In a compulsively readable narrative "drawn from hundreds of hours of interviews with firsthand participants and witnesses," Washington Post associate editor Woodward contends that members of the Trump administration took steps to "intentionally block some of what they believed were the president's most dangerous impulses." Woodward deems those actions "no less than an administrative coup d'etat." In the most dramatic example, Gary Cohn, Trump's top economic advisor, removed a draft letter from the Oval Office that terminated a free trade agreement with South Korea, which constituted, in Cohn's view, "a potential trigger to a national security catastrophe." As Cohn had hoped, Trump "never noticed the missing letter." Woodward also offers other sensational anecdotes unrelated to his administrative coup theme-such as an argument between chief of staff John Kelly and the head of the Immigration and Customs Enforcement union that was so heated that Trump later said he thought the two were going to get into a fistfight-as well as the occasional positive comment, such as those about the First Couple's affection for each other, and Trump's newspaper-reading habits. He ends with another sensational claim: that John Dowd, Trump's lawyer for the special counsel Russia investigation, told Trump that he would end up behind bars if he agreed to be interviewed by the special counsel, and considered Trump "a fucking liar." Woodward's reporting, with its heavy reliance on "multiple deep background interviews with firsthand sources" who remain anonymous, will be problematic for some, especially those not already inclined to believe the worst about the president. But readers who trust the reporting will find this to be both entertaining and disturbing reading. (Sept.) © Copyright PWxyz, LLC. All rights reserved.


Kirkus Review

A dish-filled tiptoe through the current White House in the company of an all-knowing tour guide, legendary Washington Post investigative reporter and definitive insider Woodward (The Last of the President's Men, 2015, etc.)."He's always looking for adult supervision." So says big-money donor Rebekah Mercer to alt-right mastermind Steve Bannon of Donald Trump early on in Woodward's book, setting a theme that will be sounded throughout the narrative. By the author's account, Trump, sensitive and insensitive, out of his element and constantly enraged, cannot be trusted to act on his own instincts while anywhere near the Oval Office. Indeed, the earliest and instantly newsworthy moment of the book comes when economic adviser Gary Cohn spirits away a letter from Trump's desk that would have broken the U.S. alliance with South Korea. Trump demanded the letter but then, it seems, forgot about it in its absence. "It was no less than an administrative coup d'tat," writes Woodward, "an undermining of the will of the president of the United States and its constitutional authority." It's not the sole instance, either, as the author steadily recounts. Drawing on deep background, meaning that sources cannot be identifiedthe reasons are immediately evidentWoodward ticks down a long list of insiders and their various ways of adapting to the mercurial president, sometimes successfully but more often not. One figure who can be seen constantly walking that line is South Carolina Sen. Lindsey Graham, whom former staffer Reince Priebus sold on Trump by saying, "you're a lot of fun. He needs fun people around him." Trump emerges as anything but funbut also rather easily managed by those around him, so long as he is able to sign documents ("Trump liked signing. It meant he was doing things, and he had an up-and-down penmanship that looked authoritative in black Magic Marker") and otherwise look presidential.Woodward's book will shock only those who haven't been paying attention. For those who have, it reinforces a strongly emerging narrative that there's a serious need for grown-ups on Pennsylvania Avenuegrown-ups who have read the Constitution. Copyright Kirkus Reviews, used with permission.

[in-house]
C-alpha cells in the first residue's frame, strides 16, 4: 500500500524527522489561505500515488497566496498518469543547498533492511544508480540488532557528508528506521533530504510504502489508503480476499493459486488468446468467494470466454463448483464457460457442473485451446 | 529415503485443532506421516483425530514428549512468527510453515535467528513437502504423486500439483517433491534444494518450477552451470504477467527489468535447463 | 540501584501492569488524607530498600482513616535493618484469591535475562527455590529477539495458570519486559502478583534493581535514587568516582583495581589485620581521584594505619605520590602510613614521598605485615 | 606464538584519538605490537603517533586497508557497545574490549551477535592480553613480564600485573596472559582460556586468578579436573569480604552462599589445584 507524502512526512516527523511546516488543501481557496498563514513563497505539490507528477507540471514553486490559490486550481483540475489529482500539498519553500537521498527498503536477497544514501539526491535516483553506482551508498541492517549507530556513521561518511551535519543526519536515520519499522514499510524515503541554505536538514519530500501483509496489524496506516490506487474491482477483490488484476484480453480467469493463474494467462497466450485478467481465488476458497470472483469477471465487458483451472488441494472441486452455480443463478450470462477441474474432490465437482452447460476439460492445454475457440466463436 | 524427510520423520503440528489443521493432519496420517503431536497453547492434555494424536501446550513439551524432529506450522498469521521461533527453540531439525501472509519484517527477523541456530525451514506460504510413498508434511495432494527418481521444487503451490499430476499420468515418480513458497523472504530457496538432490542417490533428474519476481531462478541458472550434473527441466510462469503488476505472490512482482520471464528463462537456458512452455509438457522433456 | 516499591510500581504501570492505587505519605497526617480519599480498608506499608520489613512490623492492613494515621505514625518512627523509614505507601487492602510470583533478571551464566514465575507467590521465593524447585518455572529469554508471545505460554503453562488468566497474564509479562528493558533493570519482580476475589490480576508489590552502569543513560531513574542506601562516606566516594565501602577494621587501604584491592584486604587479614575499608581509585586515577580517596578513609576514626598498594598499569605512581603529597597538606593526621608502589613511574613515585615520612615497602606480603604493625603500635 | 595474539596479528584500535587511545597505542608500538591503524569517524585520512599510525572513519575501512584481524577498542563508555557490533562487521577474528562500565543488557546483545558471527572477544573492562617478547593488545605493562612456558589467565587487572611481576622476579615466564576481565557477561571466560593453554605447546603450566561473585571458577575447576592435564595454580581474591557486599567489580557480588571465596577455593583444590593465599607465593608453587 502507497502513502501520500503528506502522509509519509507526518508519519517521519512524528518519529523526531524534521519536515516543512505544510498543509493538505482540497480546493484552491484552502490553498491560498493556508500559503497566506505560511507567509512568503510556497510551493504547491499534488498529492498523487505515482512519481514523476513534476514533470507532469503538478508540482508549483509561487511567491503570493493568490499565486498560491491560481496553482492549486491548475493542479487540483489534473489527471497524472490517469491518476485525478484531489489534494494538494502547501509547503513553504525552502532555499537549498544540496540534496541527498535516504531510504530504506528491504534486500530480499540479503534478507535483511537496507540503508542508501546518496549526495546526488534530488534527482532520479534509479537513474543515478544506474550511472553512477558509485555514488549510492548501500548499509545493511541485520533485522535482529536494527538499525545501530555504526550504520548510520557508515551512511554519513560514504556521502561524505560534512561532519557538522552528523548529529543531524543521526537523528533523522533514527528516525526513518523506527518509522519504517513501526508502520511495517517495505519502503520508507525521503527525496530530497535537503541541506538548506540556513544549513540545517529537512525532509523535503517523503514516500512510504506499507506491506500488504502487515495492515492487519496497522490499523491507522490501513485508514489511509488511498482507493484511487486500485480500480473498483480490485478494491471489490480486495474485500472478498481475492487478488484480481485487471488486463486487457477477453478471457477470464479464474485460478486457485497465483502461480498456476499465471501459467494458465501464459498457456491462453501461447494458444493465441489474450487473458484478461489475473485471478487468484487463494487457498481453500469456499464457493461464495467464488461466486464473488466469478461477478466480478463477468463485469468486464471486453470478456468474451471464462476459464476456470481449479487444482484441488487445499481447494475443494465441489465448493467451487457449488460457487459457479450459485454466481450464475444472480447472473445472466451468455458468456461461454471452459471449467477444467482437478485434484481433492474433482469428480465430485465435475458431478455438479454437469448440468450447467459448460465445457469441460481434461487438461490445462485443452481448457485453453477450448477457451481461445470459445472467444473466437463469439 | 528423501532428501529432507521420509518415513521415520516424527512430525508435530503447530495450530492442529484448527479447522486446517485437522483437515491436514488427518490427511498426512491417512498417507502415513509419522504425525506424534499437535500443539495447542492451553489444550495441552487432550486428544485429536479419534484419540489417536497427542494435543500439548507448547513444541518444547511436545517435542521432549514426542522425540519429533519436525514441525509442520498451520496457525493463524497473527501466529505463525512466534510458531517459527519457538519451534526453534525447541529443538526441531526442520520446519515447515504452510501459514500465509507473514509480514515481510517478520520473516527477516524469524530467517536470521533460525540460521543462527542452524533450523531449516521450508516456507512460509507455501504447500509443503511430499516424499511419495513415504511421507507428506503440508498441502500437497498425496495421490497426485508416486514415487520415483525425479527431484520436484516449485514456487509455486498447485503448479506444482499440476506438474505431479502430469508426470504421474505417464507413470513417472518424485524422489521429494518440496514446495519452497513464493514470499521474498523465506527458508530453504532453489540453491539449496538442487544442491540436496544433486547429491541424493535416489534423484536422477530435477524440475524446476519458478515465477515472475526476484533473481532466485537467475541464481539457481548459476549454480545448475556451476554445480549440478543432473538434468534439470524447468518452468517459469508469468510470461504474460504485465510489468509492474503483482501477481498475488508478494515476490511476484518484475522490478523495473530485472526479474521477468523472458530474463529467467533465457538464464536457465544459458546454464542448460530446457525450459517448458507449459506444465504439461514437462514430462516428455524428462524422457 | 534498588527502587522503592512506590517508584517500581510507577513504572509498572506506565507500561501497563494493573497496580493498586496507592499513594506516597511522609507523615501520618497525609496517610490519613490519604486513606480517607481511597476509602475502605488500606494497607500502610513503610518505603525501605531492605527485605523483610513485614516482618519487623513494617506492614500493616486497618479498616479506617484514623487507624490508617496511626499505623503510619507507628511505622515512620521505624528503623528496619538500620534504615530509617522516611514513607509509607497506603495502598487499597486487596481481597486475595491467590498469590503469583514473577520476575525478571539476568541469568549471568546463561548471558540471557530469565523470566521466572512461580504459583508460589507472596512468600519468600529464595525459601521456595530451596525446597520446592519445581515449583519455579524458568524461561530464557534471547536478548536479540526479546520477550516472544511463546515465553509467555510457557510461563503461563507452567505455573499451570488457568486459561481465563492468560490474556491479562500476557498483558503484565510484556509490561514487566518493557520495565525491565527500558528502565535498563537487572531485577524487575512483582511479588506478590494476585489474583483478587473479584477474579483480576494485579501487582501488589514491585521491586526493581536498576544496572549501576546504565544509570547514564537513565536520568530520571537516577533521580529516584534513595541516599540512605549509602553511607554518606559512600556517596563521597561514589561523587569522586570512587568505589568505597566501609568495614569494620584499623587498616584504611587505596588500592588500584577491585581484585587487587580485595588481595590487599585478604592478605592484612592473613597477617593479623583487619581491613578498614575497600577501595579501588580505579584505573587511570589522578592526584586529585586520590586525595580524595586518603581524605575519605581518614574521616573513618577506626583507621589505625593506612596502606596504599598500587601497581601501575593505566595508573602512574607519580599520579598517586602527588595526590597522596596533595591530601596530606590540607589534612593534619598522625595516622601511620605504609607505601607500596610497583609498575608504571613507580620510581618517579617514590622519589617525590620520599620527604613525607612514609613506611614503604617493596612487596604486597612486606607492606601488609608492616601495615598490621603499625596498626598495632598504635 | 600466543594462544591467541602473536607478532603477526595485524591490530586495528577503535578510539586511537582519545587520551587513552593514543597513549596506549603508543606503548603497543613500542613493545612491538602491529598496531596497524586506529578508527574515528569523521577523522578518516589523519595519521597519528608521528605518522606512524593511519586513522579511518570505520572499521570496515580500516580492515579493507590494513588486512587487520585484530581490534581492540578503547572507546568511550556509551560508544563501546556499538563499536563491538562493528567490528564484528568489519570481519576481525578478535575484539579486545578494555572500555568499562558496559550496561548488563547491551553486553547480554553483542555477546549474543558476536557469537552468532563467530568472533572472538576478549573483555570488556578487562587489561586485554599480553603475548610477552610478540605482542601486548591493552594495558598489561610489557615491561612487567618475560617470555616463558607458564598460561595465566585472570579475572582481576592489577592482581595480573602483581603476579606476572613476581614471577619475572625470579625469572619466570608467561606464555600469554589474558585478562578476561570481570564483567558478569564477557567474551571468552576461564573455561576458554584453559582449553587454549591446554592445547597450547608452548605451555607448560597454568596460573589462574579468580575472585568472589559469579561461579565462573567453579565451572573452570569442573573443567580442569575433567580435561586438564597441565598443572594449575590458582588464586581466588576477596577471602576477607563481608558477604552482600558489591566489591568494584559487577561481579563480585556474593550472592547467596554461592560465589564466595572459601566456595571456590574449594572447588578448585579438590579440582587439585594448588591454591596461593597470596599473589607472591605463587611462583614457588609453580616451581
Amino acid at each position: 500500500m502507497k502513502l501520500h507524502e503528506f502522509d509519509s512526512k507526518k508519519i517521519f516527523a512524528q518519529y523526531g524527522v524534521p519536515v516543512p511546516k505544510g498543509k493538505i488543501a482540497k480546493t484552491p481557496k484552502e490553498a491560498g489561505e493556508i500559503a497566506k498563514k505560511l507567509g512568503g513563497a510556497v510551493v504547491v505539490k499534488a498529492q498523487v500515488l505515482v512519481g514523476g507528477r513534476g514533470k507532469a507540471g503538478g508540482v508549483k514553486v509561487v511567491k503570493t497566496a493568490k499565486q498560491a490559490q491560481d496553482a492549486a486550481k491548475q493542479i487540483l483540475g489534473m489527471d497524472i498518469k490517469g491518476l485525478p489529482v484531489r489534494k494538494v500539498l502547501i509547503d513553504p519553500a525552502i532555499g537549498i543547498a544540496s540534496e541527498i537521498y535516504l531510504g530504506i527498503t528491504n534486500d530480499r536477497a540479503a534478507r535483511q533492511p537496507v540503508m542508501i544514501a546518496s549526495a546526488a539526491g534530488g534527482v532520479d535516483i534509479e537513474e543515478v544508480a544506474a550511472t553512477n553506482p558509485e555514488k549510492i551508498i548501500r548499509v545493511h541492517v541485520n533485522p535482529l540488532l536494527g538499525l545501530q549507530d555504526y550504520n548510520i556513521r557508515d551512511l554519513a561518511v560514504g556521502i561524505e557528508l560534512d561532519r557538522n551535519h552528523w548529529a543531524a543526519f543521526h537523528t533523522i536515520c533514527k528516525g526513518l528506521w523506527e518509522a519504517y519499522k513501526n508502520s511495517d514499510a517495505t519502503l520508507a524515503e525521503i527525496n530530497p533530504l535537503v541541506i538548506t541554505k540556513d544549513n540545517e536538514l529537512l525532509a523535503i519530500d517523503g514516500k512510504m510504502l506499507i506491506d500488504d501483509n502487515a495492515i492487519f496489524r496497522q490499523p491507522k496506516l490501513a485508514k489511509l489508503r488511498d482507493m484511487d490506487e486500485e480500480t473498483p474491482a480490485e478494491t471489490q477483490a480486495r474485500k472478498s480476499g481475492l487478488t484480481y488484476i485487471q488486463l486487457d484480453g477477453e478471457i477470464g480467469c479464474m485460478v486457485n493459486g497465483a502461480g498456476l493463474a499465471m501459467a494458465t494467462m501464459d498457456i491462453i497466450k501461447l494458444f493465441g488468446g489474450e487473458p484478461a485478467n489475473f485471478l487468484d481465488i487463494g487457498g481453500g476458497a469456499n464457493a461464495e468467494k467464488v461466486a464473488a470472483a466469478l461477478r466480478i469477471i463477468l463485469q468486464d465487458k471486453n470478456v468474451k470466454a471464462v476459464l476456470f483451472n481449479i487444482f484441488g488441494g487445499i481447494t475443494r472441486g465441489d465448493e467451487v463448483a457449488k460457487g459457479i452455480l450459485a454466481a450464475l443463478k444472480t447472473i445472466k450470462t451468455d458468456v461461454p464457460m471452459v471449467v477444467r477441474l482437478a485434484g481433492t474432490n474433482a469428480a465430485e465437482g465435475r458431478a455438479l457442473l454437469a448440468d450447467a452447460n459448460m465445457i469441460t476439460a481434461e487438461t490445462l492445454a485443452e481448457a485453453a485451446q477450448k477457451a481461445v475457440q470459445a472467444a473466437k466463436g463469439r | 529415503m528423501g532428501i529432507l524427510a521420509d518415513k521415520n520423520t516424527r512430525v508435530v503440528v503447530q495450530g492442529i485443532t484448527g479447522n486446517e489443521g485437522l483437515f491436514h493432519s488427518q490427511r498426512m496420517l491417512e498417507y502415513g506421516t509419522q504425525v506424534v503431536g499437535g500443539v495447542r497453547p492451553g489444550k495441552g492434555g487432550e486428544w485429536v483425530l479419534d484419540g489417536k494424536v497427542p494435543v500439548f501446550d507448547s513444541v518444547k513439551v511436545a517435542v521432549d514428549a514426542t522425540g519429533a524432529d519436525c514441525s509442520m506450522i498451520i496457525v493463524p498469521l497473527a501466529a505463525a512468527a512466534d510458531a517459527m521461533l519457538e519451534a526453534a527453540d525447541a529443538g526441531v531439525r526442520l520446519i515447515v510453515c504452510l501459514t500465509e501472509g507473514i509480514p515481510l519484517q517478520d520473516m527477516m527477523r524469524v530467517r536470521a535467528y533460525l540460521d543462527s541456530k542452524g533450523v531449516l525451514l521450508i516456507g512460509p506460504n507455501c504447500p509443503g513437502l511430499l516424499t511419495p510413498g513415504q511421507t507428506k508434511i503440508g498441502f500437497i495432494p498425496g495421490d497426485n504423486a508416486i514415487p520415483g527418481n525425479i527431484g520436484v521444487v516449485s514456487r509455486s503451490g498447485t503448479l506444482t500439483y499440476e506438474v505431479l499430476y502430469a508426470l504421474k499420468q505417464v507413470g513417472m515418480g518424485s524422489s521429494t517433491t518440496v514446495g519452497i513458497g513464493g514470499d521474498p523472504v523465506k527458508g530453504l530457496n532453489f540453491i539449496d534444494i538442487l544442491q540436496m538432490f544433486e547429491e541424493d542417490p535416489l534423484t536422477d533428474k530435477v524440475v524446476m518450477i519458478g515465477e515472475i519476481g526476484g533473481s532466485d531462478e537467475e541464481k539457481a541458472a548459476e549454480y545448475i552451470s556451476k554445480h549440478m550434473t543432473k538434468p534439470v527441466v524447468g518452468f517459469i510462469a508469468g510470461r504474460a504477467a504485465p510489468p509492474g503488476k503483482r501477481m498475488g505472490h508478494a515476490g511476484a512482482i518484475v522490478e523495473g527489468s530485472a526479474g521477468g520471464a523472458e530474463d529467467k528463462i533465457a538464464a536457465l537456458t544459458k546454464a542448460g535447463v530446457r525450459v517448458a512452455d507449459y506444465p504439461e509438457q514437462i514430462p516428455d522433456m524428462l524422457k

Booklist Review